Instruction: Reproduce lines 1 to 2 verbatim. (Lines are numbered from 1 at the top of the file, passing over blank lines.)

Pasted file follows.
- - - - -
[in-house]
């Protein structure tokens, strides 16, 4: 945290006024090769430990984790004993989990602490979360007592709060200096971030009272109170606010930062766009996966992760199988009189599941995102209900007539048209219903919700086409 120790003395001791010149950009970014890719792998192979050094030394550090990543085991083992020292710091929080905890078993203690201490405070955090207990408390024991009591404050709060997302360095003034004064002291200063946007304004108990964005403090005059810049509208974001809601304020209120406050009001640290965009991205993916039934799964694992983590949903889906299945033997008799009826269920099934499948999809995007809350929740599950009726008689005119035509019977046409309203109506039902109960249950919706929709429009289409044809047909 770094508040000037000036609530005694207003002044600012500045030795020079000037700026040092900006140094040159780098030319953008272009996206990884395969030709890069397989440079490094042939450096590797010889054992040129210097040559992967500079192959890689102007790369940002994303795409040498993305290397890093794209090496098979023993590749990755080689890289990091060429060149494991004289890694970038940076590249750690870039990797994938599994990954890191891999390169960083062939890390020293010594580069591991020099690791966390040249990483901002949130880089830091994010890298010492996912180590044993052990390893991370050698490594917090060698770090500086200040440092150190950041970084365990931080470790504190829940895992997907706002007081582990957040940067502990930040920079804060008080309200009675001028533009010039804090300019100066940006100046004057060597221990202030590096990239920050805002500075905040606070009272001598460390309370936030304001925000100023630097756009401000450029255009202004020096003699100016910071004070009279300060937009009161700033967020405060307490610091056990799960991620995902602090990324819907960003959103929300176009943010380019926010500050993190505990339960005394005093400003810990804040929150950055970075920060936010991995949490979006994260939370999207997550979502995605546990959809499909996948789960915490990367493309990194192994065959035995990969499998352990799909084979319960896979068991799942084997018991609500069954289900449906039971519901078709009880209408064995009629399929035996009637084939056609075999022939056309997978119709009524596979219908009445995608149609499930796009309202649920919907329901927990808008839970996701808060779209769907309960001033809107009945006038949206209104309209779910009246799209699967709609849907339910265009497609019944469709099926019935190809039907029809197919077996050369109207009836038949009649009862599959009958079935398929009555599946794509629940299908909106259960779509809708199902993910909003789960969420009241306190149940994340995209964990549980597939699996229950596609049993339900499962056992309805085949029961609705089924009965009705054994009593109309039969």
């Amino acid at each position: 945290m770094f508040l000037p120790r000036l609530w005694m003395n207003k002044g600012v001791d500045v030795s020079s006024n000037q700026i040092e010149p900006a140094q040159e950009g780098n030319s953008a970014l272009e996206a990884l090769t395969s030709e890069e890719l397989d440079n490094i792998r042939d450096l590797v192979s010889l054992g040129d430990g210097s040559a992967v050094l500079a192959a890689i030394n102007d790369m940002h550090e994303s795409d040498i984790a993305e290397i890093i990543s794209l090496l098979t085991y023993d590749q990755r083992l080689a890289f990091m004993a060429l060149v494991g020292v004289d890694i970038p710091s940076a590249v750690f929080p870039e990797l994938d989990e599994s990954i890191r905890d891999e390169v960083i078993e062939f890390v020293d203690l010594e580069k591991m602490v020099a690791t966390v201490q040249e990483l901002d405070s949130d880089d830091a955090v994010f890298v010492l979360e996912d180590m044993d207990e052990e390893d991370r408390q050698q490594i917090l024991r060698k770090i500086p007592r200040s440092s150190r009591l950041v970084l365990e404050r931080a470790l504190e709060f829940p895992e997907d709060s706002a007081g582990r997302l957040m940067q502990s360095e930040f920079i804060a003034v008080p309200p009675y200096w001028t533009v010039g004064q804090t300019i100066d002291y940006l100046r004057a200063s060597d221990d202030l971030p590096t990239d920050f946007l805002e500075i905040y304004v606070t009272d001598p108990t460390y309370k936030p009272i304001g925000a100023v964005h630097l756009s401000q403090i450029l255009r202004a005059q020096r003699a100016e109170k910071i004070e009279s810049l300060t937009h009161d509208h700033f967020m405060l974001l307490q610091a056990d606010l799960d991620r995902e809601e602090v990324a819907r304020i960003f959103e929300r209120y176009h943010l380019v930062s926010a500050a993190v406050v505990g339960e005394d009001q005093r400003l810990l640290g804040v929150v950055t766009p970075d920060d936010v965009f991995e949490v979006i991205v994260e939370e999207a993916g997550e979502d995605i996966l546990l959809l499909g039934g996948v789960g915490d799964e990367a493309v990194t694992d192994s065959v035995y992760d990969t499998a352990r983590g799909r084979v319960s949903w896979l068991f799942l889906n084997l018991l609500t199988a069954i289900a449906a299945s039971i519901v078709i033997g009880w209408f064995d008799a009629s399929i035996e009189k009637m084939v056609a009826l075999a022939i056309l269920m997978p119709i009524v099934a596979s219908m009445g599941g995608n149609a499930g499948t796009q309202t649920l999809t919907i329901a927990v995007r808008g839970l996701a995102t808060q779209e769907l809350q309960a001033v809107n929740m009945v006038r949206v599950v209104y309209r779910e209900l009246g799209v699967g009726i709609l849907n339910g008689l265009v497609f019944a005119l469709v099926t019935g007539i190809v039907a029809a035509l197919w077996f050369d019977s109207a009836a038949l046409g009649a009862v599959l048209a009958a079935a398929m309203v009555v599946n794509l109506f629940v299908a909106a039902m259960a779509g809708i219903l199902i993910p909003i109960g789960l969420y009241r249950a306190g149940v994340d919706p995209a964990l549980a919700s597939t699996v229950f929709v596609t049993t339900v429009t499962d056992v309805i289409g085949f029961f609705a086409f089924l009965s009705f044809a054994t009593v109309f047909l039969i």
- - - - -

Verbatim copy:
[in-house]
């Protein structure tokens, strides 16, 4: 945290006024090769430990984790004993989990602490979360007592709060200096971030009272109170606010930062766009996966992760199988009189599941995102209900007539048209219903919700086409 120790003395001791010149950009970014890719792998192979050094030394550090990543085991083992020292710091929080905890078993203690201490405070955090207990408390024991009591404050709060997302360095003034004064002291200063946007304004108990964005403090005059810049509208974001809601304020209120406050009001640290965009991205993916039934799964694992983590949903889906299945033997008799009826269920099934499948999809995007809350929740599950009726008689005119035509019977046409309203109506039902109960249950919706929709429009289409044809047909 770094508040000037000036609530005694207003002044600012500045030795020079000037700026040092900006140094040159780098030319953008272009996206990884395969030709890069397989440079490094042939450096590797010889054992040129210097040559992967500079192959890689102007790369940002994303795409040498993305290397890093794209090496098979023993590749990755080689890289990091060429060149494991004289890694970038940076590249750690870039990797994938599994990954890191891999390169960083062939890390020293010594580069591991020099690791966390040249990483901002949130880089830091994010890298010492996912180590044993052990390893991370050698490594917090060698770090500086200040440092150190950041970084365990931080470790504190829940895992997907706002007081582990957040940067502990930040920079804060008080309200009675001028533009010039804090300019100066940006100046004057060597221990202030590096990239920050805002500075905040606070009272001598460390309370936030304001925000100023630097756009401000450029255009202004020096003699100016910071004070009279300060937009009161700033967020405060307490610091056990799960991620995902602090990324819907960003959103929300176009943010380019926010500050993190505990339960005394005093400003810990804040929150950055970075920060936010991995949490979006994260939370999207997550979502995605546990959809499909996948789960915490990367493309990194192994065959035995990969499998352990799909084979319960896979068991799942084997018991609500069954289900449906039971519901078709009880209408064995009629399929035996009637084939056609075999022939056309997978119709009524596979219908009445995608149609499930796009309202649920919907329901927990808008839970996701808060779209769907309960001033809107009945006038949206209104309209779910009246799209699967709609849907339910265009497609019944469709099926019935190809039907029809197919077996050369109207009836038949009649009862599959009958079935398929009555599946794509629940299908909106259960779509809708199902993910909003789960969420009241306190149940994340995209964990549980597939699996229950596609049993339900499962056992309805085949029961609705089924009965009705054994009593109309039969």